1. Trust Your Partner
Here's the thing about hearing loss: How do you know you can't hear something if you don't know what you're missing? So if your partner tells you that your ears seem clogged, resist the temptation to fight back with, "Yeah, and so are your pores." It may feel like nagging at the time, but your partner's frustration with repeatedly repeating is very often the first sign that you should have a medical checkup.
2. Get the Wax Out
You probably grew up thinking cotton swabs were the ultimate wax removers. But you've heard it before (assuming you're not suffering from hearing loss): Don't stick any spear-like objects (aka Q-Tips) into your ear, as they can perforate your ear drum. Jaw movement naturally forces your ear canal to move and dislodge wax (though we don't suggest a taffy diet to do so). If you experience buildup, you can remove the wax with an over-the-counter softener like glycerine. Or put mineral oil in your ears, let it sits for 60 minutes, then gently flush with saline warmed to body temperature, or just let it fall out on a piece of cotton.
You can also see a doctor, who may try to remove it through a vacuum-like device, which is safe if done by an experienced practitioner. The vacuum technique is much safer than a method that used to be commonly used: flushing the ears out with water and high pressure. The water, if not the right temperature, can cause dizziness, and the high-pressure flooding can damage the drum.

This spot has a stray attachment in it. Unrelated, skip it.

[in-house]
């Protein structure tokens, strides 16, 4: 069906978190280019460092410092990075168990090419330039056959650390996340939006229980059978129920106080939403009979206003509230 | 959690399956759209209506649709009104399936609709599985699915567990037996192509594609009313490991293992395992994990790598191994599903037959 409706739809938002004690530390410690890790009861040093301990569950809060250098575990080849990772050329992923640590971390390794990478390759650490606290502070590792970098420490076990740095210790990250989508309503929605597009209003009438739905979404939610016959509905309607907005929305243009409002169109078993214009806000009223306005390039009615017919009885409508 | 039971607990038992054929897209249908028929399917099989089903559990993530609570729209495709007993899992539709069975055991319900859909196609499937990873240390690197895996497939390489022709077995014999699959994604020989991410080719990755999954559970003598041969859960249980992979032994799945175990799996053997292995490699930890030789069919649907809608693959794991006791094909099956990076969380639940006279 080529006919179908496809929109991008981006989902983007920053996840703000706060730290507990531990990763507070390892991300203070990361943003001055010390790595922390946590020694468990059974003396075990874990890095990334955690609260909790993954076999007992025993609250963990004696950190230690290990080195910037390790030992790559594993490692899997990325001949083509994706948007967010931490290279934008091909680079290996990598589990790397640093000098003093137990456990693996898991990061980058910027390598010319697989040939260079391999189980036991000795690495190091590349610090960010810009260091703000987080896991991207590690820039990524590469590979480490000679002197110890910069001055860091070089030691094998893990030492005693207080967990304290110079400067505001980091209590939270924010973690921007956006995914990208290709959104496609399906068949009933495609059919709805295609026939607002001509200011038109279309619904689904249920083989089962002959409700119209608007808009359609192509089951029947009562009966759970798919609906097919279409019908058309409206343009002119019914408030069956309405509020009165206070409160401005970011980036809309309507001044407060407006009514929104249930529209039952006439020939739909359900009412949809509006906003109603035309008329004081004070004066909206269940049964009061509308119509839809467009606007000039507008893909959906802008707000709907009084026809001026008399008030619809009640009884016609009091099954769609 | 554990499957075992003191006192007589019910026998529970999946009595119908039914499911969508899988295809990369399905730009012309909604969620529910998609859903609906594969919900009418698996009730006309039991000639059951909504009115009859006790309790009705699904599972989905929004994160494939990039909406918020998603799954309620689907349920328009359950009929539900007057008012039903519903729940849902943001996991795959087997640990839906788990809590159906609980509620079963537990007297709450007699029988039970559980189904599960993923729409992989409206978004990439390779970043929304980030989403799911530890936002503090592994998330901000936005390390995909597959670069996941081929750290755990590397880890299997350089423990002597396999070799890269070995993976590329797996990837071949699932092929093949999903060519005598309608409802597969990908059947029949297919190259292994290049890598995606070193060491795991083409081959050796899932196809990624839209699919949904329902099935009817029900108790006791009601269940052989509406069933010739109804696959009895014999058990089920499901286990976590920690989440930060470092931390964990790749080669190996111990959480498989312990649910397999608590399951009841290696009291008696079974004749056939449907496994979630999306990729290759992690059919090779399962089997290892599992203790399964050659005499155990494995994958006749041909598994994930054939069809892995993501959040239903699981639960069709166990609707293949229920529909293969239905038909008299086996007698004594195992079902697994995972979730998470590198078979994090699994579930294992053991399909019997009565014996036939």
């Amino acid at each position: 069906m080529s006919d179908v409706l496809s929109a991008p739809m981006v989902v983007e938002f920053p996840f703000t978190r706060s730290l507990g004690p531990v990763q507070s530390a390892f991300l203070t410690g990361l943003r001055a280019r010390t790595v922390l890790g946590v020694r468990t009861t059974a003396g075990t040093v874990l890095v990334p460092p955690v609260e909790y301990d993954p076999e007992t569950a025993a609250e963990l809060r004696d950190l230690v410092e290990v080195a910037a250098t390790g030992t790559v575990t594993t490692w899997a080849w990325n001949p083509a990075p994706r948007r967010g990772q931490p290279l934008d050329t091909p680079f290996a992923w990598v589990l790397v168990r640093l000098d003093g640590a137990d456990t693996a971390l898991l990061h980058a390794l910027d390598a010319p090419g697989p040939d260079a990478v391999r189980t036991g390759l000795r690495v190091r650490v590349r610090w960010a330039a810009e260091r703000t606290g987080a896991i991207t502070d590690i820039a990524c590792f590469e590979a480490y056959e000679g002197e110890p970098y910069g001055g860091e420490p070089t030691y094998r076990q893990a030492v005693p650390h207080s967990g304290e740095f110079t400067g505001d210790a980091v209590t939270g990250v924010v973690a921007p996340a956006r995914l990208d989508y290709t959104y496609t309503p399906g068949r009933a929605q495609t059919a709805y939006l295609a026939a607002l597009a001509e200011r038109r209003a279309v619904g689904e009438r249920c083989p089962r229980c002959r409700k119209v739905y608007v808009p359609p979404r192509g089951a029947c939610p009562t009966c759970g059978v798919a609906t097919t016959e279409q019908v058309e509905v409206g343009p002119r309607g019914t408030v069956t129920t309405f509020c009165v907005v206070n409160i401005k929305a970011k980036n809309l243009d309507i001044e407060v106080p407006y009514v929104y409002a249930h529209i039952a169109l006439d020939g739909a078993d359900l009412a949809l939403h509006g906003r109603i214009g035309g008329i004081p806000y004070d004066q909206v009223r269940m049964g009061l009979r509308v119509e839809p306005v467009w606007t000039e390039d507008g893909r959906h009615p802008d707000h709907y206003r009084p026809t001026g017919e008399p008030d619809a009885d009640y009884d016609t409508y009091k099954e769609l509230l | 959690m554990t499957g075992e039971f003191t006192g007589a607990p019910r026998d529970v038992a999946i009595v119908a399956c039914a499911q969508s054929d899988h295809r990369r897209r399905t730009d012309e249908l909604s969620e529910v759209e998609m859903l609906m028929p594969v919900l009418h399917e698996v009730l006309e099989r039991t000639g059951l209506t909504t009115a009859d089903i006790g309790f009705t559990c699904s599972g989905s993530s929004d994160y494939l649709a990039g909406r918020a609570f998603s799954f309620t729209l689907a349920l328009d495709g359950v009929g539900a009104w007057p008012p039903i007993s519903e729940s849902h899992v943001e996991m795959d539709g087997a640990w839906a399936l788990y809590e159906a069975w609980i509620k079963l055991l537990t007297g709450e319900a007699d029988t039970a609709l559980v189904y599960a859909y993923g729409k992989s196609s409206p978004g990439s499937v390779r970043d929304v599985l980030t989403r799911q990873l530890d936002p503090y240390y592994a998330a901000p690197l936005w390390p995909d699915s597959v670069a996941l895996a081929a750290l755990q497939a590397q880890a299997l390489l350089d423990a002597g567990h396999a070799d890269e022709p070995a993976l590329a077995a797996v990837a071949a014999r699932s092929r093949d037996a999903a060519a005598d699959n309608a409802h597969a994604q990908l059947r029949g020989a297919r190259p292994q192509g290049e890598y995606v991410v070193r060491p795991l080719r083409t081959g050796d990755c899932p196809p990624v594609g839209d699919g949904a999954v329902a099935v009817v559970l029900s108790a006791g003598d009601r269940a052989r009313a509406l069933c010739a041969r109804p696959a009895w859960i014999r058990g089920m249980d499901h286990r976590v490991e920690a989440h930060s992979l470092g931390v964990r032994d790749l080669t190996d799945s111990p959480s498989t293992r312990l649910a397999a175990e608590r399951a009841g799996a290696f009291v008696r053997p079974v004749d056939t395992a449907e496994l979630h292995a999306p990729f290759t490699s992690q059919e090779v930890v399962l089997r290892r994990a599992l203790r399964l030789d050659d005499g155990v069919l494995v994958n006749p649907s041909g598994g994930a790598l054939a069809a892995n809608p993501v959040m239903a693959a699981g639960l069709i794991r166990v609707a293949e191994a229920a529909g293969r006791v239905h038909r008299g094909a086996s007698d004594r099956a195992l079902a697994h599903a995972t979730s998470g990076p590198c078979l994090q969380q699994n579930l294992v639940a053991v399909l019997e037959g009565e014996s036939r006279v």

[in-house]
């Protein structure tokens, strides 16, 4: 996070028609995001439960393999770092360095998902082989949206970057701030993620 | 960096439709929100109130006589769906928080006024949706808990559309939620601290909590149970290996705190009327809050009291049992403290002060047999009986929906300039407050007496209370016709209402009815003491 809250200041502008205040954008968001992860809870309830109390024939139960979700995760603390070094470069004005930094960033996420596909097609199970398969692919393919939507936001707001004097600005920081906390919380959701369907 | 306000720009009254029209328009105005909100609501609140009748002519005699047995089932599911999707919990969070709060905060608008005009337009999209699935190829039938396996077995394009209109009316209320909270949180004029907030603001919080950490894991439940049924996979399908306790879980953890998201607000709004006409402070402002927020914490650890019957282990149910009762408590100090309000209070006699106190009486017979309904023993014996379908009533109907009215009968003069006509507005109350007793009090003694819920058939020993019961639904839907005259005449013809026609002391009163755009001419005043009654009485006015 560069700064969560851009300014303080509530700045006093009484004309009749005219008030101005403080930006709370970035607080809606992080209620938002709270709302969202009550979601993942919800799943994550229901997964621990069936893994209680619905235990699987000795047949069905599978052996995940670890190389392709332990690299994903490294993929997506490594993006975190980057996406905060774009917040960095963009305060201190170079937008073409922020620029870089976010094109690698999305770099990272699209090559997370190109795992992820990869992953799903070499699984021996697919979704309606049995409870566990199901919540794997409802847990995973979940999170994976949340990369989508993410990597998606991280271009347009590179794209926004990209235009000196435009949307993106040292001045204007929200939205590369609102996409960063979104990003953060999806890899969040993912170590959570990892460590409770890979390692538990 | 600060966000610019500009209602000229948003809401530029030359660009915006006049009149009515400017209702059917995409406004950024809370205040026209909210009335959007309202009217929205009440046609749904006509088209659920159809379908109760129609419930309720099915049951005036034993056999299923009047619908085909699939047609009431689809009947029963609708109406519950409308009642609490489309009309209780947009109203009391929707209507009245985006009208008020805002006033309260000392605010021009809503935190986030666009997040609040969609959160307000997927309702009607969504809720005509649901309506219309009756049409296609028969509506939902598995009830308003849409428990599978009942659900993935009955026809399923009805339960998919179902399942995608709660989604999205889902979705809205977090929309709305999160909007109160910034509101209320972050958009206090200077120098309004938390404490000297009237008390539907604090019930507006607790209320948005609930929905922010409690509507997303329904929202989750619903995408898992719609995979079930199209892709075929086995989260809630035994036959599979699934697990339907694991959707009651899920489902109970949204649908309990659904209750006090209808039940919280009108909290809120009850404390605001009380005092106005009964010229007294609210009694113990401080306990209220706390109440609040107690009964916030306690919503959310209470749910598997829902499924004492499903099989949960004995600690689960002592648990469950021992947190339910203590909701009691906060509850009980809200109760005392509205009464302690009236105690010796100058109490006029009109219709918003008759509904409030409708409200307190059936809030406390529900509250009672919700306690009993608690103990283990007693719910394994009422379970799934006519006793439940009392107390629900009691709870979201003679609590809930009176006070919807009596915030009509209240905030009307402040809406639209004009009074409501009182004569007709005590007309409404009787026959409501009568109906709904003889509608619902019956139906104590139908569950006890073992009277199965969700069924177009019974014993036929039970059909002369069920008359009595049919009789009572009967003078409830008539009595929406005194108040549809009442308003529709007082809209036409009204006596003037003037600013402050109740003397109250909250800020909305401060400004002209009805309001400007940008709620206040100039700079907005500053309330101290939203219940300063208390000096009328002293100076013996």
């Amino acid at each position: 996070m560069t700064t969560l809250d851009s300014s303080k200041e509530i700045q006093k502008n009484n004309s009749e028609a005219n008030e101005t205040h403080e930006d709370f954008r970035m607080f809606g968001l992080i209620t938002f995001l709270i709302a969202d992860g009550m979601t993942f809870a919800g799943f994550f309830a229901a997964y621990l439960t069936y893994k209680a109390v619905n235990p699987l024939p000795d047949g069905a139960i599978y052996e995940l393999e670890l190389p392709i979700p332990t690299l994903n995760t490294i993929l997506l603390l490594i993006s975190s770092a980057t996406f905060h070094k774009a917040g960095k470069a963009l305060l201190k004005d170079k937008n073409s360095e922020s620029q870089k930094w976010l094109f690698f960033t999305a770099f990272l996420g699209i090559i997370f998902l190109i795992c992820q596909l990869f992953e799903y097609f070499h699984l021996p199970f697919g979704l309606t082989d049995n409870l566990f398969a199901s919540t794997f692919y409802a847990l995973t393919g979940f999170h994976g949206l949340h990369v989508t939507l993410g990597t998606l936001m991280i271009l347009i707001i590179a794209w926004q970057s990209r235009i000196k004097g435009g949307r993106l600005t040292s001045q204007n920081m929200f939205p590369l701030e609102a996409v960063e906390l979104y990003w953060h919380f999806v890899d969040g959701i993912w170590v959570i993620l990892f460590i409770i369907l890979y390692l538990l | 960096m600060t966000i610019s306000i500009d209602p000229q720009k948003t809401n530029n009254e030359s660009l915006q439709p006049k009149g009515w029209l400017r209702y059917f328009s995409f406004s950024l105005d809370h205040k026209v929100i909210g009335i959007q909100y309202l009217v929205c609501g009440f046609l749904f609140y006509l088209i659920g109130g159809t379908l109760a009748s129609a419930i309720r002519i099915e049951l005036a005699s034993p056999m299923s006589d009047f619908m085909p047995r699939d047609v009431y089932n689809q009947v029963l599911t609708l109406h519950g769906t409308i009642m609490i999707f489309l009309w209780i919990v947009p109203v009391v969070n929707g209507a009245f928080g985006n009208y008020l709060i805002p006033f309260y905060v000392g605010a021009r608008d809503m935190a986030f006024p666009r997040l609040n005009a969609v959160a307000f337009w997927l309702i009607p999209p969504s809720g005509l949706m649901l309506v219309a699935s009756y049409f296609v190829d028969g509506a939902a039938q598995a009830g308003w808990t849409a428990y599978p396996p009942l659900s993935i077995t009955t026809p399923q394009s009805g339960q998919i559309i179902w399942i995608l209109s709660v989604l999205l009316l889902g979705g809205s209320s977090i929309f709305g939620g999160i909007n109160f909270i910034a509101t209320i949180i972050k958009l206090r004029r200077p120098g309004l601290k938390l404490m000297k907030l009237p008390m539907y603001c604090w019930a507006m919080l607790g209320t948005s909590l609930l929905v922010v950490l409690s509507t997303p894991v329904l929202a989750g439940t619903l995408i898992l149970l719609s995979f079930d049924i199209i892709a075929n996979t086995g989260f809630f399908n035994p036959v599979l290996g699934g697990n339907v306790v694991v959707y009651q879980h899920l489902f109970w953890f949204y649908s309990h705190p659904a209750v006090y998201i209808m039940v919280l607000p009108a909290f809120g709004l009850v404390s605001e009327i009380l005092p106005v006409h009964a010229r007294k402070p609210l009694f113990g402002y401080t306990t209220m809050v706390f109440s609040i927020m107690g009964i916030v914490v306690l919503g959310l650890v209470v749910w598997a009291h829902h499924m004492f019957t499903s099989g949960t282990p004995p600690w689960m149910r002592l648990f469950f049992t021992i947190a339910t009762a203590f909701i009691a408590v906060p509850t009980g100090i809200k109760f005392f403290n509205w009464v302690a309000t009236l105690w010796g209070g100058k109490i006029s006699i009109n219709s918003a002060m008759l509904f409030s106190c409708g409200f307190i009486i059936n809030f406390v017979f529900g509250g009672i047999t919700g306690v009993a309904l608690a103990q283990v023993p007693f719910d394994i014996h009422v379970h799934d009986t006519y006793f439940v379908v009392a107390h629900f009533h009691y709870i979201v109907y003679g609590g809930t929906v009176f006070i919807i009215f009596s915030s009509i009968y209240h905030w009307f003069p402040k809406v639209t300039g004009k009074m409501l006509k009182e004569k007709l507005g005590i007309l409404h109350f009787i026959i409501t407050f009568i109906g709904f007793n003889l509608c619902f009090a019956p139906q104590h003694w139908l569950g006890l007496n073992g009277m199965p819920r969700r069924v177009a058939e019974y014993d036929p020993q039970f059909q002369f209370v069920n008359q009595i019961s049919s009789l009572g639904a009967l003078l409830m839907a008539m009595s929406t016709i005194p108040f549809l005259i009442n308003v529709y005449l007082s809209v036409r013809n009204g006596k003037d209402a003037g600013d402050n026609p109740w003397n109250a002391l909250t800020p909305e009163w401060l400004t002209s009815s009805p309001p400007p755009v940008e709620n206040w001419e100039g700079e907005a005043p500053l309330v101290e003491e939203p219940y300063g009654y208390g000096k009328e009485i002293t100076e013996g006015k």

3. Eat for Your Ears
It appears that two substancesfolate and phytochemicalsmight have some auditory advantages. Taking 800 micrograms of folate (which is also found in leafy green food) has been shown to slow the loss of high-frequency sounds. Deficiencies in folate and vitamin B12 might affect both the nervous and the vascular system associated with hearing. Hearing also benefits from phytochemicals, so the stronger the color of the fruit, the better. That means it contains high levels of these protective substances.
4. Use Headphones and Earplugs
In noisy situationsdoing yard work with power tools or maybe dinner with the extended familyit's worth using noise-cancellation headphones, which emit energy in a frequency that we can't hear. The sound waves they create have the same amplitude but opposite polarity as the original sound; they combine with the external wave and effectively cancel it out so there's no sound at all.
Models available in stores typically cancel lower-frequency noises, while the ear cups themselves protect you from high-frequency noises. (By the way, there's no evidence to suggest that these devices cause any damage of their own.) If you are exposed to loud noises that come and gosirens, trucks, trafficcover your ears. And bring earplugs to weddings and bar mitzvahs. More eye and ear protection strategies